3 Higher Education Construction Trends for 2023
university common space

Aging infrastructures, outdated facilities, and decreased enrollment all weigh heavily on the minds of higher education institutions. Amid declining enrollment rates, colleges and universities are prioritizing campus improvements to help attract and retain students. Here are the top trends Mortenson’s experts are currently seeing in the higher education construction market.

1. Residence Halls with Diverse Room Options

A lot of residence halls are older and lack amenities—quite the opposite of the bright, modern, and collaborative spaces that students prefer today. That, paired with housing capacity issues, puts residence halls at the top of the list when considering improvements.

Students spend a lot of time in their residence halls and want to have comfortable living quarters. As a result, campuses feel pressure to renovate existing buildings or build new residence halls to attract and retain students. Augustana University in Sioux Falls, for example, developed a multi-year plan to modernize and expand its on-campus housing. The plan includes a new residence hall, renovating two existing residence halls, and other campus upgrades.

Elevated design is also part of this trend, with many of today’s residence halls resembling apartments with upscale amenities. Private, one-room studios grew in demand during the pandemic and have remained a high-priority item for students. Another space trend is dorms with communal living areas and separate bedrooms. Private bathrooms are becoming more commonplace, too. However, even with an increased demand for privacy, students still want collaborative indoor and outdoor spaces to relax, study, and connect with others.

Offering diverse on-campus housing options is important not only for recruiting and retaining students, but to give campuses the flexibility to pivot if a need for separate housing arises again, as it did during the COVID-19 pandemic.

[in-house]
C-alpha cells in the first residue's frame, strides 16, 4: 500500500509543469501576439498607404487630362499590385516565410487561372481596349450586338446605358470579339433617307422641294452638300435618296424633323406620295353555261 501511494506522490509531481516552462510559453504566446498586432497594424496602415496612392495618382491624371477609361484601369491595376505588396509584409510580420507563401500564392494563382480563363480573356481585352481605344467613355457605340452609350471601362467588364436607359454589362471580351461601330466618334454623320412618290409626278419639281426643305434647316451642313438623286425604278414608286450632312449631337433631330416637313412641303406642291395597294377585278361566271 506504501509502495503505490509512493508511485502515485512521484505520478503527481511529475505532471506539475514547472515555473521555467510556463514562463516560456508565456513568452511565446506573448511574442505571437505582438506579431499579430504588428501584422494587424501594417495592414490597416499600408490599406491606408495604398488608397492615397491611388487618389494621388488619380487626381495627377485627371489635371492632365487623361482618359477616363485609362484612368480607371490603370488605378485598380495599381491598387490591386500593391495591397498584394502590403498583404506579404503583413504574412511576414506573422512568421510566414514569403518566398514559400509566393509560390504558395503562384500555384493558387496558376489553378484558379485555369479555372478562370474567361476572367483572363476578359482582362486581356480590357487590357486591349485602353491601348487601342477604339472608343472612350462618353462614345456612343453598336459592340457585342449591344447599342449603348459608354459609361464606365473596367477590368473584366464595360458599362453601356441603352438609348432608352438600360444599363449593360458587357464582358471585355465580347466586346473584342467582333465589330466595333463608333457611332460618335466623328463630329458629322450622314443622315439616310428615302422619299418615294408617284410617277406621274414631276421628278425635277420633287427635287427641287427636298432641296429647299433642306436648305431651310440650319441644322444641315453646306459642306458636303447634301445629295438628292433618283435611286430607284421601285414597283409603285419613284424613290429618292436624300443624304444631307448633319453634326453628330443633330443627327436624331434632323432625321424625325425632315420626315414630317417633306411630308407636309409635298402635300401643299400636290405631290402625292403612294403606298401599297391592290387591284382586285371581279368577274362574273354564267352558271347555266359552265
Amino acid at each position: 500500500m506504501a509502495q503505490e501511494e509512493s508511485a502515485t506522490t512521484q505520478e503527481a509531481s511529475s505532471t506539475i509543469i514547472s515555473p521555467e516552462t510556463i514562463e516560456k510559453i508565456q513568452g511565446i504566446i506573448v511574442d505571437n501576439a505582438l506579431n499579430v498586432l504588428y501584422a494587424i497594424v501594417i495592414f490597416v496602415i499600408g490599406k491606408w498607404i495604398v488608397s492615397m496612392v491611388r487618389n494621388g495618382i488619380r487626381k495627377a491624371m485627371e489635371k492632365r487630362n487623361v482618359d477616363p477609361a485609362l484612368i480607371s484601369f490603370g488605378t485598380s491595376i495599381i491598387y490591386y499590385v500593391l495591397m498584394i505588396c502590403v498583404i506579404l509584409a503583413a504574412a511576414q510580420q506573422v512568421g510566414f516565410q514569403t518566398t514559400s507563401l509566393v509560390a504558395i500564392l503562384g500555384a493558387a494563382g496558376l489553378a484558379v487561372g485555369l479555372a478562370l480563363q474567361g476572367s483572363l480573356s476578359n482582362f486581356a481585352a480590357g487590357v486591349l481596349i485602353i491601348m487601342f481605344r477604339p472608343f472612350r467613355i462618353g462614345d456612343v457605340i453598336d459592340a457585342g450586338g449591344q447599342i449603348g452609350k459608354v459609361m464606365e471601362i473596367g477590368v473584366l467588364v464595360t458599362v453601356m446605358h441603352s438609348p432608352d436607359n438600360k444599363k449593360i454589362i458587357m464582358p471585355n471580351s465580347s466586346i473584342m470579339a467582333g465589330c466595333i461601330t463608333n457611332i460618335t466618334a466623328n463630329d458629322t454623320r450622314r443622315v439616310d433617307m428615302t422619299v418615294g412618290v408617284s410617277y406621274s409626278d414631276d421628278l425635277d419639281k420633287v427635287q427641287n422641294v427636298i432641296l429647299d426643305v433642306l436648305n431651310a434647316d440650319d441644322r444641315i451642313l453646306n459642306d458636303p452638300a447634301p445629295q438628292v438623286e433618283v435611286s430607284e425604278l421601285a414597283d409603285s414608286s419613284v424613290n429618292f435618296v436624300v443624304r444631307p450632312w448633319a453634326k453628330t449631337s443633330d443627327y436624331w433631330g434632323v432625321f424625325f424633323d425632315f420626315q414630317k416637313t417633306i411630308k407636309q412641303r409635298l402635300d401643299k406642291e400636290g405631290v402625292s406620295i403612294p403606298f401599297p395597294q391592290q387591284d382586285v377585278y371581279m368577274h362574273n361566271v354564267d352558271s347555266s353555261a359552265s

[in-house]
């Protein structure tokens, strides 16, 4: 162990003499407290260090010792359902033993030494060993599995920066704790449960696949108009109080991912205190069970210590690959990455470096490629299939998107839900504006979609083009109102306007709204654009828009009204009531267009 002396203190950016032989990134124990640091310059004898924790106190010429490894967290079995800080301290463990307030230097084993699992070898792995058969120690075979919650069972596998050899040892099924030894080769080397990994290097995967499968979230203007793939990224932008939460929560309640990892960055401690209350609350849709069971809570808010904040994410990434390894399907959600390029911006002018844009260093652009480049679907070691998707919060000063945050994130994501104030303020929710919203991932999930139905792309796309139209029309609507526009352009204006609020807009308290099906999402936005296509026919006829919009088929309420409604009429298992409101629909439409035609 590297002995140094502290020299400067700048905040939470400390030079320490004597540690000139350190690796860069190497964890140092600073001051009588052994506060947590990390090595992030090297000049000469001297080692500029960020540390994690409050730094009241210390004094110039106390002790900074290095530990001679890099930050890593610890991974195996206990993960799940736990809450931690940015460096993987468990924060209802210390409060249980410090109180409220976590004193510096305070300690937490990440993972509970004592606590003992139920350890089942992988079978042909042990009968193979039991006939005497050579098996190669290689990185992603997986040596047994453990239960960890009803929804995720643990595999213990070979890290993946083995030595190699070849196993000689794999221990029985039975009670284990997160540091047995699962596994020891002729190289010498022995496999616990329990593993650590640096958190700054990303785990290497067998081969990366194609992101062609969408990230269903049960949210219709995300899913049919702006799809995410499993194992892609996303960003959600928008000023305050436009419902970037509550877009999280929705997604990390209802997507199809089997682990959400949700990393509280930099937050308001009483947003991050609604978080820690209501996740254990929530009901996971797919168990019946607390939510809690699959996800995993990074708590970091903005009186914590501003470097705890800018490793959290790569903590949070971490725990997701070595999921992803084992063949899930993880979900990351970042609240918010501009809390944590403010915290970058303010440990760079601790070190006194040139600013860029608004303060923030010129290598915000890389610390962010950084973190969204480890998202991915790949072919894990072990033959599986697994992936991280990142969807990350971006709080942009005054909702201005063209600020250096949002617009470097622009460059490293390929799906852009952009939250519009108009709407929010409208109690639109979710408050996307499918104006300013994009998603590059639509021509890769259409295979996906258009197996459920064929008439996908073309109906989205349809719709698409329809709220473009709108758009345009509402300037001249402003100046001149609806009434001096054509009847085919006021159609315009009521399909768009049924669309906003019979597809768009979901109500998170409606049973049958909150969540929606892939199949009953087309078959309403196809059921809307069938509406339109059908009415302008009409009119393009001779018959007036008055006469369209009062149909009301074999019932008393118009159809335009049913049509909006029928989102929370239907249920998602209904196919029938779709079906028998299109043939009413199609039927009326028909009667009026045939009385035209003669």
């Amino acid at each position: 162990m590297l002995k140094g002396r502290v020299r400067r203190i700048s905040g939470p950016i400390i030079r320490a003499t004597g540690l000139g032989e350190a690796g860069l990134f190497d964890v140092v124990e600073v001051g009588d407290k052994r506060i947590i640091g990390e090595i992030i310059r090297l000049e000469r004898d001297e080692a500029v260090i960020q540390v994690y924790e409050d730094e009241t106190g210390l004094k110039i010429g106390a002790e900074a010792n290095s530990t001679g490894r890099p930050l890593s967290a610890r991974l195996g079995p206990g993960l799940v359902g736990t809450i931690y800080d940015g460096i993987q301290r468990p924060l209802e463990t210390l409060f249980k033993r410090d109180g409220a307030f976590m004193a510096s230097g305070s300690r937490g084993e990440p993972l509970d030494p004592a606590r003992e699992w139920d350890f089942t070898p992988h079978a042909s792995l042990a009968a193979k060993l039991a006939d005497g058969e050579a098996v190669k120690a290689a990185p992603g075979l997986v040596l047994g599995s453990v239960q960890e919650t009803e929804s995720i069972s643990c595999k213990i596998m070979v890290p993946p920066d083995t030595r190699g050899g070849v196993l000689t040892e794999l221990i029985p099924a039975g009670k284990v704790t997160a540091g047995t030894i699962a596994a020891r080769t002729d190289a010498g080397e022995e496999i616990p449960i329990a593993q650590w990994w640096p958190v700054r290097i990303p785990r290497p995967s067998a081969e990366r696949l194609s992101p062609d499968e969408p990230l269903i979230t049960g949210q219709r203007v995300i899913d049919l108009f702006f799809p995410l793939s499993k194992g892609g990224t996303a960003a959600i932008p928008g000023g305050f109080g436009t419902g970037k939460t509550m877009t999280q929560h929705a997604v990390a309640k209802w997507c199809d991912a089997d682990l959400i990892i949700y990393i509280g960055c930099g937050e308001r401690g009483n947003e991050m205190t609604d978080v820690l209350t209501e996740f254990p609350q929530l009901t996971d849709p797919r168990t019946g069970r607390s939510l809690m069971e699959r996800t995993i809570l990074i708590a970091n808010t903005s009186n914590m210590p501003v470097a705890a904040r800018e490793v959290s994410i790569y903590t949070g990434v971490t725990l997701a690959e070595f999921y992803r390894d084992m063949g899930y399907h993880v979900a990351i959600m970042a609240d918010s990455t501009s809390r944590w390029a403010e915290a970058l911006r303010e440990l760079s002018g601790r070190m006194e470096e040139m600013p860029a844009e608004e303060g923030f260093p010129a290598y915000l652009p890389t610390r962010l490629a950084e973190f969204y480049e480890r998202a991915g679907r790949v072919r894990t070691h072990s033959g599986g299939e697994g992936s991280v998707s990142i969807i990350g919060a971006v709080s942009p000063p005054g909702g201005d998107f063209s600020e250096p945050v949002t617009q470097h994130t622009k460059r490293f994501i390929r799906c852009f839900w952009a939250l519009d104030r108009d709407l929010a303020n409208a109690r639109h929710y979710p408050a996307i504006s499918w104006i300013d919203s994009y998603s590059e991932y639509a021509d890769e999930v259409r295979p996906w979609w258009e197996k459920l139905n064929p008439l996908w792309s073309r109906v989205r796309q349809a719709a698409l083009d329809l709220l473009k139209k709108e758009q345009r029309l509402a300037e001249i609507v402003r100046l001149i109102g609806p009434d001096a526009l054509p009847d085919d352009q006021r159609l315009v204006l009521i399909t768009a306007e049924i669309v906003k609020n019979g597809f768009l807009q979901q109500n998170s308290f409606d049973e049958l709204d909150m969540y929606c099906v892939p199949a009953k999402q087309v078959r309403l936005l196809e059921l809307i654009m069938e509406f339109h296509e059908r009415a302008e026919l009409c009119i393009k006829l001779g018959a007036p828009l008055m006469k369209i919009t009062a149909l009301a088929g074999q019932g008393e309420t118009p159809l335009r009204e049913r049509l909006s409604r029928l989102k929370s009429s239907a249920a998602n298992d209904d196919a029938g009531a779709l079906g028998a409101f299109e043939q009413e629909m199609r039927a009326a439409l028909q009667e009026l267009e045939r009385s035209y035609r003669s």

2. Amenity-Packed Student Unions and Student Centers

Campuses want to provide amenities that entice students to linger on campus after class instead of heading straight home—the benefit is a feeling of community, which can help improve academic success. The need has pushed student centers and student unions near the top of higher education construction “to-do” lists.

Designed and built to impress, these gathering spaces are renovated and built to provide a bright, airy feel for students, faculty, and staff. Must-have amenities include ample collaboration spaces with comfortable seating. Private study areas are a must, too. Dunwoody College of Technology in Minneapolis met these demands by renovating an existing gym into a bright, modern space with a welcome center, learning commons, library, and admissions office.

In addition to study and learning spaces, students want entertainment options like bowling alleys and TV rooms. Wellness-focused services have also become more popular as students and campuses prioritize mental health. And, of course, student centers need plenty of food, coffee, and snack options available during the day and evening.

3. Campus-wide Focus on Sustainability

University and college campuses feel tremendous pressure from high school students and their parents to have sustainable campuses. However, sustainability initiatives go beyond recycling bins and compostable containers in the cafeteria. Behind-the-scenes changes are equally important, like using sustainable building materials, reducing water consumption, and installing energy-efficient mechanical-electrical equipment.

While some campuses tackle mechanical and energy upgrades as they build and renovate spaces, others are completely overhauling their infrastructure to create their own campus utility systems. One example is the University of Seattle’s utility plant, which supplies chilled water and emergency power to research buildings on campus. The building has multiple sustainability features, and it received an Envision Gold Award from the Institute of Sustainable Infrastructure. These critical upgrades help campuses meet their sustainability goals and help reduce long-term operational costs.

Campuses recognize the importance of creating an attractive and welcoming environment for students, faculty, and visitors. The focus areas mentioned above, along with improvements to classroom spaces, make for a better learning environment and help promote a sense of pride in the campus community.

Shaping the World of Things to Come

Mortenson’s education construction experts work with colleges, universities, and K-12 schools across the U.S. to reimagine and improve the student experience. Partner with a company invested in helping you build better campuses for generations to come.